A Wild Excursion

Following the unexpected success of their 1968 single, “Journey to the Center of the Mind,” the Amboy
Dukes come at you in a fiery reckless manner on their 1969 album “Migration.” The music isn’t
sloppy—it’s turbo-charged, fervid, energetic.
Let’s start off w/ the band members. Up front we’ve got Ted Nugent on lead guitar plus
occasional percussion & vocals. He’s also written four of the album’s nine songs. Ted’s not the Motor
City Madman yet, but he is the standout performer in the band.
Rusty Day is an exciting lead vocalist.
Greg Arama is the fellow on bass guitar & bass vocals.
Dave Palmer plays lots of drums w/ enthusiasm.
On keyboards & horns we’ve got Andy Solomon.
Steve Farmer on rhythm guitar.
Everyone sings, at least a little.
Okay. Let’s go through the album, song by song.
Side One starts off w/ “Migration,” written by Nugent, a dynamic 6-minute instrumental that
features the Nuge on electric guitar. His pals join in eagerly,
“Prodigal Man,” also written by Nugent, is a wild excursion through a rock & jazz wilderness.
The words seem to be loosely based on the Biblical story of the Prodigal Son, who here ends up “sneakin’
around the corner drugstore, robbin’ all the old men blind.” An exciting & unruly sequence of smooth
instrumental solos on organ, bass, drums, & guitar drive this song to its chaotic conclusion. One of my
Next up is “For His Namesake,” written by Steve Farmer. It’s a reflective piece about how
parents need to listen to their kids & try to understand them. It’s also about a changing world, where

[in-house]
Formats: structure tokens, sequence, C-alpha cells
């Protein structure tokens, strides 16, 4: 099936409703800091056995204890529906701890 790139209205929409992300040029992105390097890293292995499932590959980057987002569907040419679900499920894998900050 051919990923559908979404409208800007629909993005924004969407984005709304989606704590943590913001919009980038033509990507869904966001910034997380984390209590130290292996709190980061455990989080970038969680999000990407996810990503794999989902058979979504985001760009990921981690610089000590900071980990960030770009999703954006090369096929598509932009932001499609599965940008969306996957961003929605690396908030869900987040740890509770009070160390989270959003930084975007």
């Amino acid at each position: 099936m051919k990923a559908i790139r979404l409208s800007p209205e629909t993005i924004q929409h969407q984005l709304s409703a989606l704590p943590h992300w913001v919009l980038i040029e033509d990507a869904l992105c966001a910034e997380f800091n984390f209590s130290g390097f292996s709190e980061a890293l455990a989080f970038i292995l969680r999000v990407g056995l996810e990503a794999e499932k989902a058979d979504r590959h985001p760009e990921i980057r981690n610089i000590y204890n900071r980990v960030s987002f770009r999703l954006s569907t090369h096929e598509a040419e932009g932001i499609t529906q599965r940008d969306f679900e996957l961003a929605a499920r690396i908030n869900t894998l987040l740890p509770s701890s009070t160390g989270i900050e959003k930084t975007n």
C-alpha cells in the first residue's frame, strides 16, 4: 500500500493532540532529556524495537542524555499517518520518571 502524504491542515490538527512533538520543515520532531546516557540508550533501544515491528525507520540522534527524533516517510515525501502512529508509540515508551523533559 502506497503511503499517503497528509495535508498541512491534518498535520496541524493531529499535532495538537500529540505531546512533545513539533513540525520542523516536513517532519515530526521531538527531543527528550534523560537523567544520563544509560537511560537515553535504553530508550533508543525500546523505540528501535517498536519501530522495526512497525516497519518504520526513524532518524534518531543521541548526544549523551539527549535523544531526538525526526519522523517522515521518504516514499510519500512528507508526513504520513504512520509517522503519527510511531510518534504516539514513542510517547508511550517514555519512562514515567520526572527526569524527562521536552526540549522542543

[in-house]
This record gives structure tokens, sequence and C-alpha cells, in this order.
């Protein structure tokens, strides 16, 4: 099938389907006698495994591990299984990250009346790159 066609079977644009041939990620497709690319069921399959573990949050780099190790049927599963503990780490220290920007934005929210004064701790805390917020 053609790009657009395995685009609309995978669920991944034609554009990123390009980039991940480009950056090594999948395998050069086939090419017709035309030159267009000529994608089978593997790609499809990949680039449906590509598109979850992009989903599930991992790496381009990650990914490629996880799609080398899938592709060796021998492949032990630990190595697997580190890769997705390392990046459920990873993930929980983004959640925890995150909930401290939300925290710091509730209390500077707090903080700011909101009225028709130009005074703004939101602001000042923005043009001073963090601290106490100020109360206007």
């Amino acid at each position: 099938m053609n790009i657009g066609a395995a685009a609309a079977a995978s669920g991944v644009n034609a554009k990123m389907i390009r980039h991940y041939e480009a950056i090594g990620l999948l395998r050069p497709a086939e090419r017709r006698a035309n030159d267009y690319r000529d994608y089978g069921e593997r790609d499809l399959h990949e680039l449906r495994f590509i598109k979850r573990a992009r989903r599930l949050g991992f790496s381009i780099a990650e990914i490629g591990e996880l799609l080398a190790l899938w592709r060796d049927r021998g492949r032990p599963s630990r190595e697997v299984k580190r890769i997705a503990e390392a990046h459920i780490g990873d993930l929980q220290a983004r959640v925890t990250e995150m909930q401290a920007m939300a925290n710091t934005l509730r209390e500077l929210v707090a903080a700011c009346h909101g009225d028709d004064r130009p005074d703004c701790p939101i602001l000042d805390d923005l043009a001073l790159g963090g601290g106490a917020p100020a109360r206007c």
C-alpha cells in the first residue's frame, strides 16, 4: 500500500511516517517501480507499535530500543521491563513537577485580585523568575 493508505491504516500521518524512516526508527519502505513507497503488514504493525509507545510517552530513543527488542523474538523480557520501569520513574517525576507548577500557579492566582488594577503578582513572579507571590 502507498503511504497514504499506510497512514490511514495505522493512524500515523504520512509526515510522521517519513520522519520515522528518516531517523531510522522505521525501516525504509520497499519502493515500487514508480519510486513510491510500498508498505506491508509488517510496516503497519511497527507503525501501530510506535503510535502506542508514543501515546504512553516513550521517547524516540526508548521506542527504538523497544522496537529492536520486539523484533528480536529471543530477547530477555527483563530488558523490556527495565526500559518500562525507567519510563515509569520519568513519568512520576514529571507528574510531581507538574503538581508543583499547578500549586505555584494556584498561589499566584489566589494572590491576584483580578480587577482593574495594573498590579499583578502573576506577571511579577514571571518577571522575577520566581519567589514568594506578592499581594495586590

“Money’s been replaced by happiness.” The kids are all doing things that the parents can’t understand, &
they’re having a grand old time. “Old ideas will never die until the old are dead,” is one comforting line.
By the end of the song, the older generation HAS passed on, presumably leaving the world peaceful &
The band changes gears on Side Two, kicking things off w/ Frankie Lymon & the Teenagers’ hit
song from 1956, “I’m Not a Juvenile Delinquent.” The Dukes, led by Andy, sing it pretty straight, but
you can tell by their snarky attitude that they really ARE juvenile delinquents.
This adolescent criminality is transformed drastically into “Good Natured Emma,” another wild
rocker written by Nugent. These songs are exciting, & “Emma” is a perfect example. You’ve got
undomesticated fully-charged guitar, shimmering organ, passionate vocals—& on top of that, it’s a love
song, as the singer implores Emma, “Don’t make your plans for less than two.” Another one of my
absolute faves.
“Inside the Outside,” is a thoughtful piece written by Steve Farmer. The singer doesn’t seem to
fit in anywhere, but he decides that “Nothin’ is too big to do, if you see it in a little way.” The song ends
w/ guarded optimism.
“Shades of Green and Gray,” is another contemplative Steve Farmer composition. The singer
looks at the world going by, the people in it, & doesn’t understand their motivation, all that greed. The
song starts slow & builds to a climax. Not quite so optimistic.
Andy Solomon is responsible for “Curb Your Elephant,” an example of a rhythm & blues song
played w/ outrageous syncopation. The drums, guitar, organ, horns help the singer (Andy) tell his tale.
Actually, he’s telling his woman that he’s got to have it his way or no way at all. He’ll “try not to
misbehave,” although he’s gonna be himself, live life his way, but she’d better not try to leave him.
Closing the album is “Loaded for Bear,” yet another wild Ted Nugent song. The singer’s having
a rough day, a rough week too, but says “I’ll never leave home again unless I’m loaded for bear,” some
good advice.
A few years later Ted Nugent takes over as band ringleader; that, & many personnel changes, turn
the Dukes into a different band w/ a different sound. Greg Arama dies in 1979. Rusty Day joins the band
Cactus, but is murdered in 1982. Meanwhile the Nuge has developed into a sort of cartoonish &
opinionated (though extremely talented) guitarist, stage performer, & recording artist. And he’s still
going, bless him.

-John Berbrich